Will Classrooms Survive the Rise of Online Education?

University students today have been provided with a luxury that students of just fifteen years ago would never even consider: taking their course load online and not in the classroom.  Today almost all post-secondary schools in Canada offer distance education to their students as an independent and convenient way for them to obtain credits.  This modernized way of learning has benefitted our generation in many ways and many people can say that they prefer it over day-to-day classroom lectures.  This brings up the question of whether or not University classrooms are obsolete and if so, how long will they last?

We can start by looking at the basics of what we already know about online education.  The way that online education is designed is so that students can learn from the comfort of their own home and on their own time.  The original purpose was to make courses accessible for students who can not make the commitment to attending classes due to their busy schedules or travel inconveniences.  It has since gained extreme popularity for the flexibility it offers students and gives them the opportunity to not attend in-class sessions of hundreds of other students two or three times a week.

The classroom is effective and it has been the way that youth have been taught for generations; which is why so many people dismiss the idea that it may some day be irrelevant.  But in a society where new technology is evolving so constantly there will be almost no point to having some classes taught in person.  Online live streams already exist and in some education systems the use of electronics, computer coding, and social media are some classes being taught to children at a young age to prepare them and to keep them up to date with the way the world is modernizing.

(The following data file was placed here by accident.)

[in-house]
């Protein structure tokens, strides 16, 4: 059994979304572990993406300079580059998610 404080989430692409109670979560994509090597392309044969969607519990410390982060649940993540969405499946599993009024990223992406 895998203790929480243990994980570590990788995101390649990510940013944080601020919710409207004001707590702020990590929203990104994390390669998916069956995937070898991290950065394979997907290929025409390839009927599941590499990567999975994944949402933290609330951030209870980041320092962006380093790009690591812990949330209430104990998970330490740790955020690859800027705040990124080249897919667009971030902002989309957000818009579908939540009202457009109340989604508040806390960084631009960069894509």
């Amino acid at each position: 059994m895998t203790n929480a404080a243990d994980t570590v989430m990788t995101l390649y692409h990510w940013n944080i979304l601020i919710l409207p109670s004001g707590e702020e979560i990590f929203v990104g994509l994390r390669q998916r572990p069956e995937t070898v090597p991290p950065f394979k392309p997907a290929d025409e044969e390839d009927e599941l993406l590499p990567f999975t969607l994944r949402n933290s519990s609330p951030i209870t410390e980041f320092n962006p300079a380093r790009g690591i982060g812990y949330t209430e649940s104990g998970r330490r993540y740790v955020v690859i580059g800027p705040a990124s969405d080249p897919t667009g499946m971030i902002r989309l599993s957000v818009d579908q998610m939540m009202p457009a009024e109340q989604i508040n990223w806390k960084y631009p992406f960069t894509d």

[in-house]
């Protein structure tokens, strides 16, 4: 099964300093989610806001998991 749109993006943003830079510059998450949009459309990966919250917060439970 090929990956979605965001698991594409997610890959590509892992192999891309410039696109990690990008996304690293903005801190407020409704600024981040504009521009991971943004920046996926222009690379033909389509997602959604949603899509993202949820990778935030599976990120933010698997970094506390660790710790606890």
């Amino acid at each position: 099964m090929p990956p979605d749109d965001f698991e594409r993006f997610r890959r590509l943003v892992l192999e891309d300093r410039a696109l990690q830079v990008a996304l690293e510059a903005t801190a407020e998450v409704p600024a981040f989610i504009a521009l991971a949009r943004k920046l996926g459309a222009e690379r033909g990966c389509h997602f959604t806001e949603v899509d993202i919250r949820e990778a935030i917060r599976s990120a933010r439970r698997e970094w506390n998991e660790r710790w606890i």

The biggest factor in deciding the fate of classrooms has to be the audience that it speaks to.  A lot of people are tactile learners; people who have to be physically demonstrated something to retain the information.  Subject areas such as welding, culinary arts, and nursing are a few examples of areas where you need to practice the skill itself and do not require much use for reading notes and watching powerpoint presentations.  Other areas such as history, marketing, and kinesiology are more oriented for visual or auditorial learners; who can primarily use repetition and memorization as there learning style.  These subjects do not require the same physical practise as others and could potentially be all taught on a computer screen.

So to answer the question mentioned before at least for the time being, it is very unlikely classroom teachings can be entirely removed.  However it is certain that it will not be very long before the trend of technology will take over and look to dominate education.

 

5 Reasons Online Learning Making Classroom Obsolete. (n.d.). Retrieved March 08, 2017, from http://saleemsufi.com/5-reasons-online-learning-making-classroom-obsolete/

Gardner, M. D. (2016, June 13). Online vs. Traditional Education. Retrieved March 08, 2017, from https://owlcation.com/academia/Online-Education-vs-Traditional-Education

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